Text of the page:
Quirky things to do in Wales!
Here are some suggestions for a potential challenge to the most imaginative and energetic of us.
Visit the island of 10,000 saints
Bardsey Island has been noted as a place of pilgrimage since the early years of Christianity and today is a National Nature Reserve, Site of Special Scientific Interest and part of the Llyn Environmentally Sensitive Area. Day trips are available from Pwllheli and Porth Meudwy or you can stay on the island on a self catering basis.
Steer a canoe or kayak
Travel down the racing river Teifi at Llandysul. It’s one of the best white rivers in Wales – which means lots of thrills and spills. Llandysul Paddlers offers courses and kit hire and even offer accommodation in a hostel type environment as well as a camping ground.
Climb Mount Snowdon
(or you could take the train if you must!) it’s the highest mountain in England and Wales. Pick a fine day and enjoy a stroll up to the peak and treat yourself to a cup of tea and a welsh cake in the new visitor centre and café at the summit.
Go down the Bronze Age
After taking the Edwardian tramway railway from Llandudno, visit the copper mine on the Great Orme. This may have been the biggest copper mine in the world in 600BC.
Find the Nanteos Cup
It’s said to have magical healing properties and to have been cared for by the owners of Nanteos mansion after the monks of Strata Florida handed it over for safe keeping when Henry VIII stole the property of the Church and sold it to his sycophants.
See the bleeding yews of Nevern
This is an avenue of huge old yews leading from the churchyard gate to the porch of a church that has a fine example of ancient Ogham stones inside and a wonderful carved stone cross outside. One of the trees is called “the bleeding yew” because it oozes its red sap every year in sympathy with the suffering of Christ.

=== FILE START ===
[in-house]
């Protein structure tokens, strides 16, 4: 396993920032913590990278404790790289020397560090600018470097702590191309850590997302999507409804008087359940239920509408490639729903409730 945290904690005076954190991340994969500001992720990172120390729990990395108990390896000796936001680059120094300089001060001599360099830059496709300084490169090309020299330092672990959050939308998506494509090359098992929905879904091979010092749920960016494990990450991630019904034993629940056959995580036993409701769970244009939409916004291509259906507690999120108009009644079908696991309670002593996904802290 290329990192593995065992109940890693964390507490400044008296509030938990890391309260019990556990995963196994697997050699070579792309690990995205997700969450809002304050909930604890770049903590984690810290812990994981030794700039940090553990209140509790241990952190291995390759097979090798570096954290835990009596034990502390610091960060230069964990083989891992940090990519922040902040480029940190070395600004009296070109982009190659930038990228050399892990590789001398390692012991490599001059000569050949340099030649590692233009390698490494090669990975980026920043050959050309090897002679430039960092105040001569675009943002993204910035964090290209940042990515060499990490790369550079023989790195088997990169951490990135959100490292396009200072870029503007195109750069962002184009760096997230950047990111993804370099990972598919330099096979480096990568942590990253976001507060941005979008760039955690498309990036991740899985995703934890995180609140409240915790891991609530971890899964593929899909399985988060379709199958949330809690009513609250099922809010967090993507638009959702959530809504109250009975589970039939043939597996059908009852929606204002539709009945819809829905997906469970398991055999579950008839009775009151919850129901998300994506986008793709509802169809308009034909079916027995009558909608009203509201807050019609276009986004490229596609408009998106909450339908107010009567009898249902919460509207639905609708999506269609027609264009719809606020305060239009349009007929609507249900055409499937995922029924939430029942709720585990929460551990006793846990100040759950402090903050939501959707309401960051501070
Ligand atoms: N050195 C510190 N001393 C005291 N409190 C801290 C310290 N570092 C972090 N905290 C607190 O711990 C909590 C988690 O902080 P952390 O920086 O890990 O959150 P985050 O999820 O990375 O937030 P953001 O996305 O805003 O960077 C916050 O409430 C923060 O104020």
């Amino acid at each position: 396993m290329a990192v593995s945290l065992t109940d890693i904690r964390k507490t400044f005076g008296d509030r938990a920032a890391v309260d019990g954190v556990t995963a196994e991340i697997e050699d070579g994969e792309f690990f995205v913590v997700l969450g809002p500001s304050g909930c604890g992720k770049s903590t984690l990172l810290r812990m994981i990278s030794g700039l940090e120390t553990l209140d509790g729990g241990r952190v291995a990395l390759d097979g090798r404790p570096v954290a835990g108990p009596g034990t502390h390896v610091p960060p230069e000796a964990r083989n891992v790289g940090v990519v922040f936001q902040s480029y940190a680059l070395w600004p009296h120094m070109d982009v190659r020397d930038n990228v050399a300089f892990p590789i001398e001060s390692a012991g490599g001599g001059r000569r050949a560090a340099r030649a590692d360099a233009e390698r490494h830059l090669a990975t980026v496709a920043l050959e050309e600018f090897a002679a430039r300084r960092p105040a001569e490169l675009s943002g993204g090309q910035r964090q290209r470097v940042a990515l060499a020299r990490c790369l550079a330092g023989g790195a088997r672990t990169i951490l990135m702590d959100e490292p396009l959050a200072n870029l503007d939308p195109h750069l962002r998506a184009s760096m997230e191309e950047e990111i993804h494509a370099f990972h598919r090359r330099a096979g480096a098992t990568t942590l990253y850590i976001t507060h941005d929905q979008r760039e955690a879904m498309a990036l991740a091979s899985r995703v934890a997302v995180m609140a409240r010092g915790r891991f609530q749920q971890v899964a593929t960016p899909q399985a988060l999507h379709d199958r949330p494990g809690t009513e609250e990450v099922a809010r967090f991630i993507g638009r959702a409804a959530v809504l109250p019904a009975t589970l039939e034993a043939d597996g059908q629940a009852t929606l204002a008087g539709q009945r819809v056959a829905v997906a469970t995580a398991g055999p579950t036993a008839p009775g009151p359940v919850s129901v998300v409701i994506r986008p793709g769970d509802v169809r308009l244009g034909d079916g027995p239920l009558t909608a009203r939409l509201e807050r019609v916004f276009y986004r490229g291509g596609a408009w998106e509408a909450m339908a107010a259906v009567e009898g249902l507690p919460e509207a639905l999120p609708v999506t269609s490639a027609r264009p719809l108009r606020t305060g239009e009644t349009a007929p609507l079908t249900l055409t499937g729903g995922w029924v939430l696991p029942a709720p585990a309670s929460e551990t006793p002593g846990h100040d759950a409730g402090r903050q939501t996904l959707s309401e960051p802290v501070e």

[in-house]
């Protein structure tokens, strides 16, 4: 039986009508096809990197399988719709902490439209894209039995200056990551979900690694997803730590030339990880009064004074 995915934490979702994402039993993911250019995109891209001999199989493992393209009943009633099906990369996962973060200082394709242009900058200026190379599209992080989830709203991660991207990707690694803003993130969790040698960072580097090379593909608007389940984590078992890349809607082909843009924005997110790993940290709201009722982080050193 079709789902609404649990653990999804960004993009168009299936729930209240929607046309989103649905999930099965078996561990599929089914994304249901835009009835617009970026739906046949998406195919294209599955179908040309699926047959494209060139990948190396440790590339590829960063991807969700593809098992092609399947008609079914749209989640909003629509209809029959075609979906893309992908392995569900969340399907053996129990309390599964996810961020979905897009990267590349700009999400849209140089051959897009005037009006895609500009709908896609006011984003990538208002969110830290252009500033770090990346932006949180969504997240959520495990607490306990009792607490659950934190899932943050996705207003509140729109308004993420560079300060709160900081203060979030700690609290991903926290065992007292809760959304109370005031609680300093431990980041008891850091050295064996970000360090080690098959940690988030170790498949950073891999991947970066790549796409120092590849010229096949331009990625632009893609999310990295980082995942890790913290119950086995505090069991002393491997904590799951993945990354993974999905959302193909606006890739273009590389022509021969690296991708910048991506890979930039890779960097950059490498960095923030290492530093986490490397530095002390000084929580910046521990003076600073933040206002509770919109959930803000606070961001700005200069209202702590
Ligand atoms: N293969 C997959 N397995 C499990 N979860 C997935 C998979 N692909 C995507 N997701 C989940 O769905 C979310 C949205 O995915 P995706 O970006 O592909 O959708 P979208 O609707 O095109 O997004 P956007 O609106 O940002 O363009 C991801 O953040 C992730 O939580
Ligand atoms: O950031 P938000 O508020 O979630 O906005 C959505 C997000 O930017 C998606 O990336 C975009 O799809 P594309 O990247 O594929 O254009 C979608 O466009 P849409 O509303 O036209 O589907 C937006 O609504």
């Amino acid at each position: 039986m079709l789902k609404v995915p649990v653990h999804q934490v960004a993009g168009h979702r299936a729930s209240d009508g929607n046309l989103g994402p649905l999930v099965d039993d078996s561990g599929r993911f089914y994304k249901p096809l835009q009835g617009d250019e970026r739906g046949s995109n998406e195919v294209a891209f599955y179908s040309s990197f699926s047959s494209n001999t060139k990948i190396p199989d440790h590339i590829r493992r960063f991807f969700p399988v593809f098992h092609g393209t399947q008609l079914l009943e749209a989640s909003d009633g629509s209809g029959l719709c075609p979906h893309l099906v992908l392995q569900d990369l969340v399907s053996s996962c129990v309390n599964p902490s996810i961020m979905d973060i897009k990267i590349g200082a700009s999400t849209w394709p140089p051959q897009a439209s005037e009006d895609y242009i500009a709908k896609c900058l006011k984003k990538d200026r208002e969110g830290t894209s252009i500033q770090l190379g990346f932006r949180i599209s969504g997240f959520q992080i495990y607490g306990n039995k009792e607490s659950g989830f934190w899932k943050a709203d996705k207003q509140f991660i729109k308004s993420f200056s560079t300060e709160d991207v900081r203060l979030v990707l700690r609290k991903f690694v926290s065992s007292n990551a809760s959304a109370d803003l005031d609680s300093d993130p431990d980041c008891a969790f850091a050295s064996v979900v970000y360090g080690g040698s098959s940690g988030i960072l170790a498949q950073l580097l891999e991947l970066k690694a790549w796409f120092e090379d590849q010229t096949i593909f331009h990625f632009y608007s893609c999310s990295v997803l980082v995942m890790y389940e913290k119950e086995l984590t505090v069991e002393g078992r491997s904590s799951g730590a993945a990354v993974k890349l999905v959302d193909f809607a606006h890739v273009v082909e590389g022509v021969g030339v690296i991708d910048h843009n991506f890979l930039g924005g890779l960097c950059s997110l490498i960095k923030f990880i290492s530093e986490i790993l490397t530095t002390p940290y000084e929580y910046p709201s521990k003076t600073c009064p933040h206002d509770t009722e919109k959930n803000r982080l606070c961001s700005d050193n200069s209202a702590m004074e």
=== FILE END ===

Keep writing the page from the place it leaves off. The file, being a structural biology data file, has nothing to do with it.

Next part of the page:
Spend the night on Cader Idris
They say that by the time you wake up on the magic mountain you will either be a poet or mad.
- Climb down the cliffs to St Govan’s Chapel
Try to figure out why anyone would want to build this on a little ledge in the cliff, but admire their skill and perseverance. Count the steps on the way down and again on the way up. If you get the same number you’ll be the first.
Note: Access is across a Ministry of Defence range, which is closed when the range is in use. It's open to the public most weekends and also on public holidays. Live firing notices are published in local newspapers and outside the Café at Bosherston. Information can also be obtained from local Tourist Information Centres and by calling +44 (0)1646 662367 (recorded message).
Go fishing in a coracle
First make friends with a coracle fisherman on the Towy, the Teifi or the Taff rivers and then master the art of conversing in ‘coracle man patois’. At the same time you can learn how these craft were built and used in their heyday.
Go coasteering in Pembrokeshire
Climb the cliffs and jump off them, explore the coast, dive into the deep water. It’s an exciting, adrenaline-packed outdoor pursuit.
Visit the Ty Coch pub at Nefyn
It’s got the biggest lounge bar in the world – the whole beach at Porth Dinllaen on the Llyn Peninsula. And you can only get to it on foot by walking along the sands at low tide!